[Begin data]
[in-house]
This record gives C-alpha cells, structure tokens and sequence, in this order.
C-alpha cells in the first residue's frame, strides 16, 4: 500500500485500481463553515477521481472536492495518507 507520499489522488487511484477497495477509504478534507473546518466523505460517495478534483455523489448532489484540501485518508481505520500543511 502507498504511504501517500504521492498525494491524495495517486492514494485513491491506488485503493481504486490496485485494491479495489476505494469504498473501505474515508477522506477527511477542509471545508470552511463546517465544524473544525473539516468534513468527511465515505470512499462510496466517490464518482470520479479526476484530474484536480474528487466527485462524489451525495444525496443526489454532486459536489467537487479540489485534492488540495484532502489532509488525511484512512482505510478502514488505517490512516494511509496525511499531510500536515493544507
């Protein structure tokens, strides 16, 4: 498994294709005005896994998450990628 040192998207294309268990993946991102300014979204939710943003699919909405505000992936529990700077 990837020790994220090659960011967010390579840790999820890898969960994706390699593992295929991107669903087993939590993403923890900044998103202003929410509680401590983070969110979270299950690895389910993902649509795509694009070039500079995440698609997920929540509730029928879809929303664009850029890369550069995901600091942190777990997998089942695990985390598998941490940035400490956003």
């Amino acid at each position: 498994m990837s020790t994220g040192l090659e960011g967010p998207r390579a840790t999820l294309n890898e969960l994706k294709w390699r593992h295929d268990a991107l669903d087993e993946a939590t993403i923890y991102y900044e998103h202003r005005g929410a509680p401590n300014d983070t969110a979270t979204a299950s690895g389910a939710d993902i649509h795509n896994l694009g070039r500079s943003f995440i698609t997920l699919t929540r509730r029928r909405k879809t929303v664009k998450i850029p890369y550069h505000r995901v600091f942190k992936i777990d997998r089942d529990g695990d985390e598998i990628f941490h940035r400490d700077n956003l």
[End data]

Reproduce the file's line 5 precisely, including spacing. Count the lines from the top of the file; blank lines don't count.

């Amino acid at each position: 498994m990837s020790t994220g040192l090659e960011g967010p998207r390579a840790t999820l294309n890898e969960l994706k294709w390699r593992h295929d268990a991107l669903d087993e993946a939590t993403i923890y991102y900044e998103h202003r005005g929410a509680p401590n300014d983070t969110a979270t979204a299950s690895g389910a939710d993902i649509h795509n896994l694009g070039r500079s943003f995440i698609t997920l699919t929540r509730r029928r909405k879809t929303v664009k998450i850029p890369y550069h505000r995901v600091f942190k992936i777990d997998r089942d529990g695990d985390e598998i990628f941490h940035r400490d700077n956003l």